Preferably, a limit switch 50 is located on cross brace 38 so that the fully extended and the fully retracted position of roller carriage 20 can be known by the motor controller. Also, the motor controller must have access to door position sensor 54 so that the motor controller can send the command signal to motor 36 whenever the vehicle door is open.

Now referring to FIG. 3, in a preferred embodiment, roller carriage 20 includes three sets of wheel assemblies 56, 58 and 60, each wheel set being identical to wheel assembly 28 shown in FIG. 2A. Moveable segment 12 is preferably fabricated with honeycomb ribbing 62 on its underside to improve its load bearing characteristics. Roller carriage 20, side rails 18, 19, motor 36, and arm 40 are preferably protected from environmental elements by cover 64. Cover 64 is effective for preventing road debris, salt, ice, and the like from contacting roller carriage 20, slide channels 18, 19, motor 36, and arm 40 which, if left unprotected, would suffer an accelerated performance deterioration motor 36, and arm 40 slide as they age. Preferably, running board 10 is positioned immediately below rocker panel 66 and exterior trim 68 (if any).

FIGS. 4 and 5 depict running board 10 in its extended 70 position.

When the vehicle door is opened, door position sensor 54 sends a signal to motor controller (motor controller not shown), and motor controller acts on this signal to activate motor 36. When motor 36 is activated it translates motor arm 40 along arcuate path 42 thereby extending roller carriage 20 outwardly. Movable segment 12 is fixed to the top of roller carriage 20 and accordingly movable segment 12 is moved into its fully extended position. When movable segment 10 is in its fully extended position, it presents a greater surface area to the person entering the vehicle thereby minimizing the ease of entry. Once the door is closed, door position sensor 54 sends the signal to motor controller which activates motor 36 to manipulate arm 40 into the retracted position thereby manipulating movable segment 12 into the fully retracted position.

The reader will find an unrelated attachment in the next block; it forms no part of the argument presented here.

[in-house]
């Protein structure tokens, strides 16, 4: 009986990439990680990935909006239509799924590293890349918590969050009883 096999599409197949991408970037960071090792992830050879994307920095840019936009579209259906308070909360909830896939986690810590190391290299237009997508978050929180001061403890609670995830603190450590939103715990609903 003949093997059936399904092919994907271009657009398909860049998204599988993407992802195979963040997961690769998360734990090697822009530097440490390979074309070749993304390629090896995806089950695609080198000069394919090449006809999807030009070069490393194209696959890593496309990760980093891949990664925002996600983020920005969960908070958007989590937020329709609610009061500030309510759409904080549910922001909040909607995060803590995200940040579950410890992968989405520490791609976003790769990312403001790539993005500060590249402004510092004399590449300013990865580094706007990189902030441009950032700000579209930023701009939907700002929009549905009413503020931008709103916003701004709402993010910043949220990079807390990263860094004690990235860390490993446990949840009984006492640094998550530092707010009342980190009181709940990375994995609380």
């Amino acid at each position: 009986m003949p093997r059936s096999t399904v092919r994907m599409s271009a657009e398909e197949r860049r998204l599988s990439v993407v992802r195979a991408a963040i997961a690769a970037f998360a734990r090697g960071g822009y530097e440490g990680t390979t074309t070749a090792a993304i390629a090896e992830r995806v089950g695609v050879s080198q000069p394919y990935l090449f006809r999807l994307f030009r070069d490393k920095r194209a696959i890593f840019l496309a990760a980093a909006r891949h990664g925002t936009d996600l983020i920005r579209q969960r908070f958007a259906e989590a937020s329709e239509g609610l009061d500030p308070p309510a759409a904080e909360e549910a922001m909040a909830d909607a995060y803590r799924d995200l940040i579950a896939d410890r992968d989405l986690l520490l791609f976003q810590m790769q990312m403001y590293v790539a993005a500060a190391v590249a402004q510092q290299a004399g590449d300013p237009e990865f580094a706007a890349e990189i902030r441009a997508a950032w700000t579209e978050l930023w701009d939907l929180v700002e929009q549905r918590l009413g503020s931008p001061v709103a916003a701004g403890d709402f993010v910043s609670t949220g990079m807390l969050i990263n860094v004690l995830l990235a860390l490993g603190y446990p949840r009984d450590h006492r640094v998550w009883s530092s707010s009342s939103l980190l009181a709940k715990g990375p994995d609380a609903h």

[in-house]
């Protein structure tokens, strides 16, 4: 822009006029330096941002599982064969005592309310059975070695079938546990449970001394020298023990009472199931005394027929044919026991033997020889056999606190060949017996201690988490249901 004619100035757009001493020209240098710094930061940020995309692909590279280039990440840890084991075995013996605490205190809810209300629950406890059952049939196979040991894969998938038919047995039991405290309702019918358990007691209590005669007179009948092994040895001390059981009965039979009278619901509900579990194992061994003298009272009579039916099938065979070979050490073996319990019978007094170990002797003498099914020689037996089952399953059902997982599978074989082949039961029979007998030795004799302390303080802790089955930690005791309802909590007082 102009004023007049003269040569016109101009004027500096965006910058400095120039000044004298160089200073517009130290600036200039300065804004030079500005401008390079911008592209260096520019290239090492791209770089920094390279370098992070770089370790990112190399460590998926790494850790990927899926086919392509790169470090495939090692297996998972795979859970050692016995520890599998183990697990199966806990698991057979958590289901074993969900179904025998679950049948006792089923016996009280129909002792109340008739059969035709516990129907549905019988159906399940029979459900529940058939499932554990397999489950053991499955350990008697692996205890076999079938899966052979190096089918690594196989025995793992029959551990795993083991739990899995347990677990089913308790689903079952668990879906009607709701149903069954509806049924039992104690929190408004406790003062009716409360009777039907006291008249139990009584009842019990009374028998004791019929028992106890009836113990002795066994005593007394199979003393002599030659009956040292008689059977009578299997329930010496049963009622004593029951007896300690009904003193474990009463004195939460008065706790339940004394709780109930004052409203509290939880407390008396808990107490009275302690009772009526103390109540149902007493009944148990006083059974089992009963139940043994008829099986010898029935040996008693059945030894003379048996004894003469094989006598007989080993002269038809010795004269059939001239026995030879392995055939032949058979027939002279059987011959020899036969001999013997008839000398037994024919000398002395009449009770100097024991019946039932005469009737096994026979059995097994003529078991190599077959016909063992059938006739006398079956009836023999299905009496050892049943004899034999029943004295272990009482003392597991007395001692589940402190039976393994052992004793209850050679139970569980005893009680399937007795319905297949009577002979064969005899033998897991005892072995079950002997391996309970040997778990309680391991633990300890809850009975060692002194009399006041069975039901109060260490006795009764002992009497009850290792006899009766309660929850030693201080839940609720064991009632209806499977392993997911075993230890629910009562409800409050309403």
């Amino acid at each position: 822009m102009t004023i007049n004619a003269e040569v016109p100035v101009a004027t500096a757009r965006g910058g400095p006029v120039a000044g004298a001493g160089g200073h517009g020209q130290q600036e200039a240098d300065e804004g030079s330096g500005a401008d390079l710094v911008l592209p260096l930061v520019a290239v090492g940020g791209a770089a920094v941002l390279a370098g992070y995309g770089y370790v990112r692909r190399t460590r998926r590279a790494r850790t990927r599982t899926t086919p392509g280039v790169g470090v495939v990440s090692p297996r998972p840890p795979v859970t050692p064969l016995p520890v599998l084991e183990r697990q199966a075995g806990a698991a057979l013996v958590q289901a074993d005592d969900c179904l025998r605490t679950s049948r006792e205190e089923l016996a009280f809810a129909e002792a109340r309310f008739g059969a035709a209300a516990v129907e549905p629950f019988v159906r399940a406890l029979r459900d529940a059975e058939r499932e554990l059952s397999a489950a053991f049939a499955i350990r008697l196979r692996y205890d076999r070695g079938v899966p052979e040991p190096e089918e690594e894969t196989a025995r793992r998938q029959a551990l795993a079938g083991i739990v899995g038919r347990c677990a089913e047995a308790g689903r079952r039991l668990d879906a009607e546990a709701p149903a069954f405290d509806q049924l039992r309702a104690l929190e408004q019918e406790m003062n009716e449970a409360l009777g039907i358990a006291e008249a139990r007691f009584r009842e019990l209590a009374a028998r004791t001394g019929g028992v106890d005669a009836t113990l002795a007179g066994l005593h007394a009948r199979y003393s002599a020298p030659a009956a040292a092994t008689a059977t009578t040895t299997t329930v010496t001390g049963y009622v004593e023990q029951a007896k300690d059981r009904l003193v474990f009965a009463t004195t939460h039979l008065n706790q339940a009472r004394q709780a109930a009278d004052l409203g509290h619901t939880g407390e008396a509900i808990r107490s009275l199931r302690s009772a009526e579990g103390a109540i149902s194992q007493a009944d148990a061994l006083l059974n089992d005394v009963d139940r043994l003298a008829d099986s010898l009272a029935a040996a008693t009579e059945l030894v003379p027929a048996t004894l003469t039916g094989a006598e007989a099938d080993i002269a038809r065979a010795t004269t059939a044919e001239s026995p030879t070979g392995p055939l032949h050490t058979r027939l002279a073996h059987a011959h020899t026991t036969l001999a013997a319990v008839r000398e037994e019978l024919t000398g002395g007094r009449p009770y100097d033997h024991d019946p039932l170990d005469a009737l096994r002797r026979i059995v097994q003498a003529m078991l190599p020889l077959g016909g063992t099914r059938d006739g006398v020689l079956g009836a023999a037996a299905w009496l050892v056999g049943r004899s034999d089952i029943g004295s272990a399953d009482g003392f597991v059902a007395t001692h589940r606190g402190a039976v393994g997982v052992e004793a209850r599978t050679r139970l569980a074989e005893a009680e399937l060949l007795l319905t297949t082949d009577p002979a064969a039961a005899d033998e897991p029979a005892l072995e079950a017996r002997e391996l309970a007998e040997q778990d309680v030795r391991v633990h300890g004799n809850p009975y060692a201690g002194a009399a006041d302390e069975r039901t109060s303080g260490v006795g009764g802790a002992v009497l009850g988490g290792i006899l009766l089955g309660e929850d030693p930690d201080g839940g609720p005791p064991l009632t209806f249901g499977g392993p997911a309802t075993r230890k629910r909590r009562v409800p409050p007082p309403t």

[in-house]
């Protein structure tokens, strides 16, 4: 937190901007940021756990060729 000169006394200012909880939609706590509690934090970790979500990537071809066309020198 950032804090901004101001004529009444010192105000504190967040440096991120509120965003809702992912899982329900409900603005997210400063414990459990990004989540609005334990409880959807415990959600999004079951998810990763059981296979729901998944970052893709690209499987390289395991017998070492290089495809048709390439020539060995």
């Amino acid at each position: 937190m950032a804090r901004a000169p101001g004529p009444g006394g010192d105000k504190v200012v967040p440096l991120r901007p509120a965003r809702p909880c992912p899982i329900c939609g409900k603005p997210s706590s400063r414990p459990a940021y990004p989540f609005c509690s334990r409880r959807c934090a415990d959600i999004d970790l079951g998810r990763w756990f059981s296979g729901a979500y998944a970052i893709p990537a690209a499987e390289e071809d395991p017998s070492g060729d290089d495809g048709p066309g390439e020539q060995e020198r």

The foregoing detailed description shows that the preferred embodiments of the present invention are well suited to fulfill the objects of the invention. It is recognized that those skilled in the art may make various modifications or additions to the preferred embodiments chosen here to illustrate the present invention, without departing from the spirit of the present invention. For example, the specific embodiment of motor 36 has been limited to electric motors; however, it is understood by those skilled in the art that hydraulic operated rams or motors, vacuum motors, or pneumatic devices could easily be substituted for electric motor 36. Additionally, although arm 40 has been depicted moving in an arcuate matter, it will be understood by those skilled in the art that any number of standard drive mechanisms can be used to translate the movement generated by motor 36 into the linear movement of roller carriage 20. Such mechanisms include rack and pinion devices and rectilinear drive mechanisms. Accordingly, it is to be understood that the subject matter sought to be afforded protection hereby, should be deemed to extent to the subject matter defined in the appended claims, including all fair equivalence thereof.

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Referenced by
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Classifications
U.S. Classification280/166, 280/164.1
International ClassificationB60R3/00, B60R3/02
Cooperative ClassificationB60R3/002, B60R3/02
European ClassificationB60R3/00A, B60R3/02
Legal Events
DateCodeEventDescription
Jan 4, 1999ASAssignment
Owner name: SPORTRACK LLC, MICHIGAN
Free format text: ASSIGNMENT OF ASSIGNORS INTEREST;ASSIGNORS:STALPELTON, CRAIG A.;WILSON, KEVIN;KLINKMAN, JOHN E.;REEL/FRAME:009698/0855
Effective date: 19981208
May 7, 2003ASAssignment
Owner name: GENERAL ELECTRIC CAPITAL CORPORATION, NEW YORK
Free format text: SECURITY INTEREST;ASSIGNOR:SPORTRACK, LLC;REEL/FRAME:014033/0982
Effective date: 20030415
May 12, 2004REMIMaintenance fee reminder mailed
Oct 25, 2004LAPSLapse for failure to pay maintenance fees
Dec 21, 2004FPExpired due to failure to pay maintenance fee
Effective date: 20041024
Sep 28, 2006ASAssignment
Owner name: SPORTRACK LLC., MICHIGAN
Free format text: ASSIGNMENT OF ASSIGNORS INTEREST;ASSIGNOR:ADVANCED ACCESSORY SYSTEMS, LLC.;REEL/FRAME:018375/0265
Effective date: 20060516